Saturday, April 30, 2005

Comments feature

I _just_ turned on the comments feature... if I would have thought of it of it sooner it would be on by now. If you would like to comment on an old post I will see your comment and see if I can bring the subject to the top by way of a response in a new blog post or else quote you in a new blog post. Let the discussion begin!
Thanks to my good friend Phil B. for pointing out my oversight.

Saturday, April 09, 2005


There seems to me, to be a lack of respect among some of the more zealous Christians against those whom they disagree with. (I too have at times not been respectful of those I disagree with. Sometimes personal hurts tempt us to withhold respect, but we have to work to overcome those.) Lack of respect is displayed in anger, in spurious accusations, in mocking, in a lack of understanding, and in the carciature of those who are of the opposing viewpoint.
Now someone may have a fair attitude and yet argue against someone unfairly by misrepresenting them. Oftentimes the opposing person or group will be ridiculed, labeled and dispensed with, ignored, or written off.
I think in many disagreements the issue is a difference of perspective, and that a little mutual respect would open eyes to the possibility that the argument is not as substantial as it is made out to be.
Even if there is some substantial issue to war over, respect is called for. A lack of respect presents three dangers. One- it causes a person to underestimate the opposition. Two- it steals opportunities to better understand the opposition. Three- it risks popular support by opening up a person to accusations of unfairness and even hate.
A group that does not respect those it opposes loses it's next generation because of number one; it sounds foolish and becomes unconvincing because of number two; and it becomes a turn off, fairly or not, because of number three.


My church is planning three Sunday nights of messages on stewardship. The first message was preached this past Sunday night... with a rousing intro by my Sunday School teacher. The message in Sunday School was unabashedly in support of New Testament tithing, while the pastor's evening message never mentioned it except for one instance in which the example was given, that if you have 1000 dollars you should give 100 dollars.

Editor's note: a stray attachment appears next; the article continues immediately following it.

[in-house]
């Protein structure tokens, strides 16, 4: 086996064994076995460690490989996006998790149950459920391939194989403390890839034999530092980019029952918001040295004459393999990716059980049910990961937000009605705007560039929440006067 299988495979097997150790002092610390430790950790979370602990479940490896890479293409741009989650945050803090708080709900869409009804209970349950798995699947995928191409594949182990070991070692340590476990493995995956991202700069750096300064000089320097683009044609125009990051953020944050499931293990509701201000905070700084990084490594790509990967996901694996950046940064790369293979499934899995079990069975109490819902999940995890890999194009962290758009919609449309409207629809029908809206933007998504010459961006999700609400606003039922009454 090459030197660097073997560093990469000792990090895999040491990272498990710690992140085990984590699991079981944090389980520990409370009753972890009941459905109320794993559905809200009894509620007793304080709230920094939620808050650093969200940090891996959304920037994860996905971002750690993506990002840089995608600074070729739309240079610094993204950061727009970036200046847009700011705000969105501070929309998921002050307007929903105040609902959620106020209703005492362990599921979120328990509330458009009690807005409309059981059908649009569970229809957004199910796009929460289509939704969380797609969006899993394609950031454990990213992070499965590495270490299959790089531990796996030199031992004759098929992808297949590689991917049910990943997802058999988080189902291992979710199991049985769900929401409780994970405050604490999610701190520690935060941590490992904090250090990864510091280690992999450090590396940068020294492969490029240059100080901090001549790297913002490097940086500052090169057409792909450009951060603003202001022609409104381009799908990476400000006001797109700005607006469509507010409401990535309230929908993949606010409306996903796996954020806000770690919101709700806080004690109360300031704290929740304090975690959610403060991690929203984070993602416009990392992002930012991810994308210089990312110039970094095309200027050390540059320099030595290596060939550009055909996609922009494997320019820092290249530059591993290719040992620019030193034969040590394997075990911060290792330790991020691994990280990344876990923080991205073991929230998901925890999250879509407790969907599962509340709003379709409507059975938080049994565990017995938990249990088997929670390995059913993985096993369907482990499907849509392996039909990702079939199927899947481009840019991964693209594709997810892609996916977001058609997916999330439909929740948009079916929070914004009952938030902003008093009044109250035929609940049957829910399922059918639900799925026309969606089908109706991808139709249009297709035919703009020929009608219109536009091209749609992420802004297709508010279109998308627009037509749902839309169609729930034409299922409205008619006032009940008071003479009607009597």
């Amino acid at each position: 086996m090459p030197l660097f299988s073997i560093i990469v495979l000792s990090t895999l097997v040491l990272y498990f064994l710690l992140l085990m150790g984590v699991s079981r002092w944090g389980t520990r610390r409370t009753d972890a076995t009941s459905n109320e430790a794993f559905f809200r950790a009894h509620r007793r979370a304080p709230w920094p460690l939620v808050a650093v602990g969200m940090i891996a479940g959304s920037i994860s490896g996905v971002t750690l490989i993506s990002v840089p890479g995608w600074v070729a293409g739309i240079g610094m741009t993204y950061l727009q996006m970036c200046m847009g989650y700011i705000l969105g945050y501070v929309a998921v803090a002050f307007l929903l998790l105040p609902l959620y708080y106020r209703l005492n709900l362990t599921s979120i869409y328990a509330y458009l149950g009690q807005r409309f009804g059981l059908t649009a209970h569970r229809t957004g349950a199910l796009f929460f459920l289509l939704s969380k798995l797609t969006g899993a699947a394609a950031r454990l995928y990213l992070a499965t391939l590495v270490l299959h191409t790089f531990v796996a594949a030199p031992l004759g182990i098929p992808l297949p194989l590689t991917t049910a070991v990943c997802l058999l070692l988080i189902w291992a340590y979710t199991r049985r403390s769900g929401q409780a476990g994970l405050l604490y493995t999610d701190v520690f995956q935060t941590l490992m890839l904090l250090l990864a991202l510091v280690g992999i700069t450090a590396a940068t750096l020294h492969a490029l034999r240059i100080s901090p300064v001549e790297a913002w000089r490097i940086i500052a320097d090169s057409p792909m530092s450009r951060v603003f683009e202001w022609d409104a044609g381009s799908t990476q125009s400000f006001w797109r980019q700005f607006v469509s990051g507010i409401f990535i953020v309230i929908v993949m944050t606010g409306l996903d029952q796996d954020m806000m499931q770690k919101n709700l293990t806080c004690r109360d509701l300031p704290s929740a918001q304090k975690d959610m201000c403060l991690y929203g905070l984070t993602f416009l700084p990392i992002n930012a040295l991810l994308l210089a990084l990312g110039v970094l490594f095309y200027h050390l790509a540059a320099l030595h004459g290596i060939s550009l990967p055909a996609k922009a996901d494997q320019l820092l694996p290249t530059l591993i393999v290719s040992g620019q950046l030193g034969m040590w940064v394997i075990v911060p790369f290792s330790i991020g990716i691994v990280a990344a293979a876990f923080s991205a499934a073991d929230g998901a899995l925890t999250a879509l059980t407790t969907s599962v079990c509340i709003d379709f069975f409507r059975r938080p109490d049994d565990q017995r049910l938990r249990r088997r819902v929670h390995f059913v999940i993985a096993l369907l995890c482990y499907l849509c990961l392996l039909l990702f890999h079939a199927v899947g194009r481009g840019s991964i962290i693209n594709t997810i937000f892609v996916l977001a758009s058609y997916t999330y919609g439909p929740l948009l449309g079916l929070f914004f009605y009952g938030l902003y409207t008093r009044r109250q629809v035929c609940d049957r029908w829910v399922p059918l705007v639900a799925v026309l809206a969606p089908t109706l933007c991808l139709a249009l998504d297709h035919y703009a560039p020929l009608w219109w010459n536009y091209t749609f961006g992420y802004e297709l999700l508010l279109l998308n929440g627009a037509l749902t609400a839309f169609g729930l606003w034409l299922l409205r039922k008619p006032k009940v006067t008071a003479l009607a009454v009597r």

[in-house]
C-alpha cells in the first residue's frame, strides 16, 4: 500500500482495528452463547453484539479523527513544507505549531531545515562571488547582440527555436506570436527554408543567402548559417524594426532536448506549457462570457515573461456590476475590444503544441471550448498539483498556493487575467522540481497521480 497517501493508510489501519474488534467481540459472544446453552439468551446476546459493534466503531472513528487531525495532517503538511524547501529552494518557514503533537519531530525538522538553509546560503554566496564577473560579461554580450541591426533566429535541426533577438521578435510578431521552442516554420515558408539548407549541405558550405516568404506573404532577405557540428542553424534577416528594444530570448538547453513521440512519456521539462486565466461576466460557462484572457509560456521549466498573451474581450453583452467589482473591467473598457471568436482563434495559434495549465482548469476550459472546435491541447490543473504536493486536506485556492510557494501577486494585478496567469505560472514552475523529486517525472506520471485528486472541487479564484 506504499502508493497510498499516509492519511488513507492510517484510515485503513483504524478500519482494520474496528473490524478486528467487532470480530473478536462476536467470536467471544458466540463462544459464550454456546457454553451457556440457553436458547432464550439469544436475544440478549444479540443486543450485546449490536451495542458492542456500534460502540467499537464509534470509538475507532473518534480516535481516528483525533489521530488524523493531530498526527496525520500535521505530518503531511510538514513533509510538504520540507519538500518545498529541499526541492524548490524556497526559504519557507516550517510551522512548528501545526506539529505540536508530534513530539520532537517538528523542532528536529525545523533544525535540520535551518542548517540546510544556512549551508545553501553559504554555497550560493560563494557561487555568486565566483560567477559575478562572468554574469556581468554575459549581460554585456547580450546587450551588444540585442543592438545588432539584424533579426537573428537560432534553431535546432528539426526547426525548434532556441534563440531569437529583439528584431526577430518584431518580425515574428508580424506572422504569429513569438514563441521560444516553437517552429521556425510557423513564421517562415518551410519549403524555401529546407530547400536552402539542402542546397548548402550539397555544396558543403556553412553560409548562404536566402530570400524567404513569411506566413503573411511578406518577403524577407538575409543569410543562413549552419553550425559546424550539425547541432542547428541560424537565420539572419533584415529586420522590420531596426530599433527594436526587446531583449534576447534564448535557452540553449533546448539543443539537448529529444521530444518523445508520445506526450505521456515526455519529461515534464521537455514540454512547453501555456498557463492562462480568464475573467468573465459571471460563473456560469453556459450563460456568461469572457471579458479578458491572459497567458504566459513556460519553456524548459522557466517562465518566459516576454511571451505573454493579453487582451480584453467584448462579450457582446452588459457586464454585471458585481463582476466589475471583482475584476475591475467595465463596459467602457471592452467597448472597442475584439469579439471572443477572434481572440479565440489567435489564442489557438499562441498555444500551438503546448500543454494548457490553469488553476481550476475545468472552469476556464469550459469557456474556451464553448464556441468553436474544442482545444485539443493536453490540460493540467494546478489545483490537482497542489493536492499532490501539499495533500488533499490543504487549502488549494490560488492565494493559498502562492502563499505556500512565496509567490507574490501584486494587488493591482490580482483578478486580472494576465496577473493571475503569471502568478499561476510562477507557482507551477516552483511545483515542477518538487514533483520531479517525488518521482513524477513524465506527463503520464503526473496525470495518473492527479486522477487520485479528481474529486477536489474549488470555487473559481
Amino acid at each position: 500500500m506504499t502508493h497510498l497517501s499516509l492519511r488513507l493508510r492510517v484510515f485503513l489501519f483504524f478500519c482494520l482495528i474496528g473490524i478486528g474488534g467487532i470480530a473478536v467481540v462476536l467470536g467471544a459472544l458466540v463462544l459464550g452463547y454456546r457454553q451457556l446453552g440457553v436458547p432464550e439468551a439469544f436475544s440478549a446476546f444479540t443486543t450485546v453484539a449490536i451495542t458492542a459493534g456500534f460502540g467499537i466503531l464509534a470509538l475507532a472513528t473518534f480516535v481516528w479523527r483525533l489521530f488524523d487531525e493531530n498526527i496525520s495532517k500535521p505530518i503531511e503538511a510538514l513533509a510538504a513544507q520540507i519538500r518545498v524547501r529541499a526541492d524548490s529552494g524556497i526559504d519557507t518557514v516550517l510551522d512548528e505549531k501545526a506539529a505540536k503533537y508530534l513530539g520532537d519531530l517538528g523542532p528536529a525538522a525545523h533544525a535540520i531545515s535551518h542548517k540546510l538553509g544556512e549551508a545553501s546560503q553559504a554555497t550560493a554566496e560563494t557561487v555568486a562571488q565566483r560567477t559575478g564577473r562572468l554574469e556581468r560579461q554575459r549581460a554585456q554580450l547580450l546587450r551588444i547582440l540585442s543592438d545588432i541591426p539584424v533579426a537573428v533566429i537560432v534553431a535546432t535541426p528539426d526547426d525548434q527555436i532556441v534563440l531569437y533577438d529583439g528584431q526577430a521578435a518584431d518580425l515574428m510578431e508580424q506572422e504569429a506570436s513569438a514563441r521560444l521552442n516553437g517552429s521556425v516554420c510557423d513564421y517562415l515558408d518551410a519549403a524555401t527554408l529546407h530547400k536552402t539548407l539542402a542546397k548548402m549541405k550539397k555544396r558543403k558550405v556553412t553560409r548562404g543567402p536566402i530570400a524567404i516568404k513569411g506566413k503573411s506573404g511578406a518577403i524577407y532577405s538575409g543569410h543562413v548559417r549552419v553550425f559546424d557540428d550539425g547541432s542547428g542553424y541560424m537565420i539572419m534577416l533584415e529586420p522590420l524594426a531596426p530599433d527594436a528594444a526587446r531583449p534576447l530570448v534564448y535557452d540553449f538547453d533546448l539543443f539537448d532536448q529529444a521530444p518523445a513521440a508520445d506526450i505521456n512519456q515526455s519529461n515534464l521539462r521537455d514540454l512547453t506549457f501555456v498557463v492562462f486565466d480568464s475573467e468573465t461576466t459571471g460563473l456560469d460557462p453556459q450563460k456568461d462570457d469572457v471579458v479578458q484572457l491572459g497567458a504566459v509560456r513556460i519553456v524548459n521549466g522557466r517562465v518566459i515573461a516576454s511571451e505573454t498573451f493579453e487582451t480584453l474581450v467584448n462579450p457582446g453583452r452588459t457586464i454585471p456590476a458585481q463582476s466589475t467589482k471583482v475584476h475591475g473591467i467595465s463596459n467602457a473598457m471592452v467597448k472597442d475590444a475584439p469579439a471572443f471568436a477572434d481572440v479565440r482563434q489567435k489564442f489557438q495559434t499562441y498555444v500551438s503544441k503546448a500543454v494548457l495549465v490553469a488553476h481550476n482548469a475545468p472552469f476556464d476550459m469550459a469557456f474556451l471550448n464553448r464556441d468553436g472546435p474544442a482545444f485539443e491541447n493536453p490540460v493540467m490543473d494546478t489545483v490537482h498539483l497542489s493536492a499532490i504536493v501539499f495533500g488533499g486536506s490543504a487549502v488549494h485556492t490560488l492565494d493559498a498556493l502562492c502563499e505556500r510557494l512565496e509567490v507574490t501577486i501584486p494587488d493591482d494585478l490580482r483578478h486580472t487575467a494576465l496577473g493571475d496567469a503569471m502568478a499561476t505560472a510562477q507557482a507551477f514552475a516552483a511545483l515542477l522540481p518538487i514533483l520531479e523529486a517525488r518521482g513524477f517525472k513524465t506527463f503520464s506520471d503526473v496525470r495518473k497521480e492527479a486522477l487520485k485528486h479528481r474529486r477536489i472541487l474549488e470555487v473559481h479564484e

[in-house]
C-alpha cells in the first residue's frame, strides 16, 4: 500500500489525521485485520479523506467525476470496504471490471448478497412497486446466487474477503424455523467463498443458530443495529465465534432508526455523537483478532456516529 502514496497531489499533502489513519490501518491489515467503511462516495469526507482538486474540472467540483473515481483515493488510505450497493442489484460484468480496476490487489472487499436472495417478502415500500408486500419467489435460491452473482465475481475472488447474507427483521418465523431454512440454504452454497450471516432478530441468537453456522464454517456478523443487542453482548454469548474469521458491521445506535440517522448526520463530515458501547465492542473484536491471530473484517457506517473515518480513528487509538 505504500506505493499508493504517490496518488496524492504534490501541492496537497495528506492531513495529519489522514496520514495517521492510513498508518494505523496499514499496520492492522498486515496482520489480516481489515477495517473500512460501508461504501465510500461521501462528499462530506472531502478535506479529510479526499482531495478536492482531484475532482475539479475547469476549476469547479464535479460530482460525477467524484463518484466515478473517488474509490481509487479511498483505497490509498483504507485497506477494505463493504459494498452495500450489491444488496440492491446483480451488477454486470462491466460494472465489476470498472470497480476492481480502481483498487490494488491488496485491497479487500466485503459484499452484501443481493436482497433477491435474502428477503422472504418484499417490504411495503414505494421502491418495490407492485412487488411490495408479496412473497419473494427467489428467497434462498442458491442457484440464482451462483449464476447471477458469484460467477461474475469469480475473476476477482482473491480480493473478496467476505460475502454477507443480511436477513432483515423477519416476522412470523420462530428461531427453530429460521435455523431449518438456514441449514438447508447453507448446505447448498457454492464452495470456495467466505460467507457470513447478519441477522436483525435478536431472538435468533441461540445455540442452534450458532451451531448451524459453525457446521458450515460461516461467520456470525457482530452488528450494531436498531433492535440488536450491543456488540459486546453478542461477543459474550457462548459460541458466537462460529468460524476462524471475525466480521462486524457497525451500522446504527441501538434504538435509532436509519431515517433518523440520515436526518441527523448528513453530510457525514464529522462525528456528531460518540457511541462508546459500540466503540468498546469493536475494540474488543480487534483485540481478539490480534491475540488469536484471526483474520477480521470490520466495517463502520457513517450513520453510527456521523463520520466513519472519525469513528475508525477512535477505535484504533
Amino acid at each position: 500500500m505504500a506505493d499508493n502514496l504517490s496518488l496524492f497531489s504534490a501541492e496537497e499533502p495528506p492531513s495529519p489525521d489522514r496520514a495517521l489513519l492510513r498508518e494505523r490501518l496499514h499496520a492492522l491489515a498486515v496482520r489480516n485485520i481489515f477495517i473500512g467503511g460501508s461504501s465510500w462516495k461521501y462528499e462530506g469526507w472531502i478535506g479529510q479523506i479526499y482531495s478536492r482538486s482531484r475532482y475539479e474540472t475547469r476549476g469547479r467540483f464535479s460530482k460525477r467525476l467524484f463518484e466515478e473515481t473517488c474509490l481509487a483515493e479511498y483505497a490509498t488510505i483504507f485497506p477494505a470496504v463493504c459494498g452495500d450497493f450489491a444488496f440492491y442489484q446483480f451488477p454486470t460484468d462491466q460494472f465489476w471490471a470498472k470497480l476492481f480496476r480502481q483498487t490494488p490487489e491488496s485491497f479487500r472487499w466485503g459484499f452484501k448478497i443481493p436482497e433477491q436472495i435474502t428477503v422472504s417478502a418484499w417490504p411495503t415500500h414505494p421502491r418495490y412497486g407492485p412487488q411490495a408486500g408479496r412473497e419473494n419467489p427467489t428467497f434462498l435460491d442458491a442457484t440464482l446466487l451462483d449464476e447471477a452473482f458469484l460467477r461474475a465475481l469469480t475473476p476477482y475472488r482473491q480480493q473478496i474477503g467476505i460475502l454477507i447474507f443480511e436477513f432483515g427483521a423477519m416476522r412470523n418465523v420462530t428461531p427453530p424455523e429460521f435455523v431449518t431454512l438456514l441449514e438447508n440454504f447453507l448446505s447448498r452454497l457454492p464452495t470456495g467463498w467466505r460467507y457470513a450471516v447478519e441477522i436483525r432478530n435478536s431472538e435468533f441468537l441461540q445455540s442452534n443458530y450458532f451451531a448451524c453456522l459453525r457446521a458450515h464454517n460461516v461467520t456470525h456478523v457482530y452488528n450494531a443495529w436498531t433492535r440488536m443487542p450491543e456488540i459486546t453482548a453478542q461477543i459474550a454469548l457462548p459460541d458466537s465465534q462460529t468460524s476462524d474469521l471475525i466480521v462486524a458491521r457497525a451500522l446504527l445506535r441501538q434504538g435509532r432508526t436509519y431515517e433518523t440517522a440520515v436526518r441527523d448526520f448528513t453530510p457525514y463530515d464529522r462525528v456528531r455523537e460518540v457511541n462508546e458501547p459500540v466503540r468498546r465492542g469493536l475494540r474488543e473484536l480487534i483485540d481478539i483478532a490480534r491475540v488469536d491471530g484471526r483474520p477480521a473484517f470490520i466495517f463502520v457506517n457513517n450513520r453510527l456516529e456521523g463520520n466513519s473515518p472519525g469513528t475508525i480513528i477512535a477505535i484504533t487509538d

I have heard some rather extreme views on giving at other times. Such as, you must give 10% of everything, including Christmas gifts, your employer's matching SS contribution, etc. Of course, it is also said by some that not only will not tithing bring on the curse of God, but you have to give offerings above your tithe. Some even say that you should attempt catch up on tithing on income recieved before you were saved!
In Hebrews 7 we are told that the Levites were given the commandment to take tithes. This commandment was neither given nor did it pass to anyone in the NT church. The common response that tithing was before the law merely warrants a reminder that circumcision and sabbath keeping were before the law as well.
Now, I know about the pitfalls of not giving. The Bible is clear, that God is not mocked, and whatever a person sows, that is what they will reap. God is not out to curse NT Christians if they don't give 10% plus offerings. What is in effect though, is the law of sowing and reaping... if you withhold, expect to be withholden from. If you give, then you can expect to be given to. Also there is God's blessing on a cheerful giver. However none of this has to do with a requirement to tithe. God may let you live on the edge financially, if you don't give, but He can't break His promise to provide for His children's necessities.
I would rather hear giving preached from the pulpit as a matter of sowing and reaping, rather than for the tithe hammer to be used to threaten everyone... perhaps some might say "threaten" is too strong of a word, but it is descriptive for many of the messages I have heard in the past.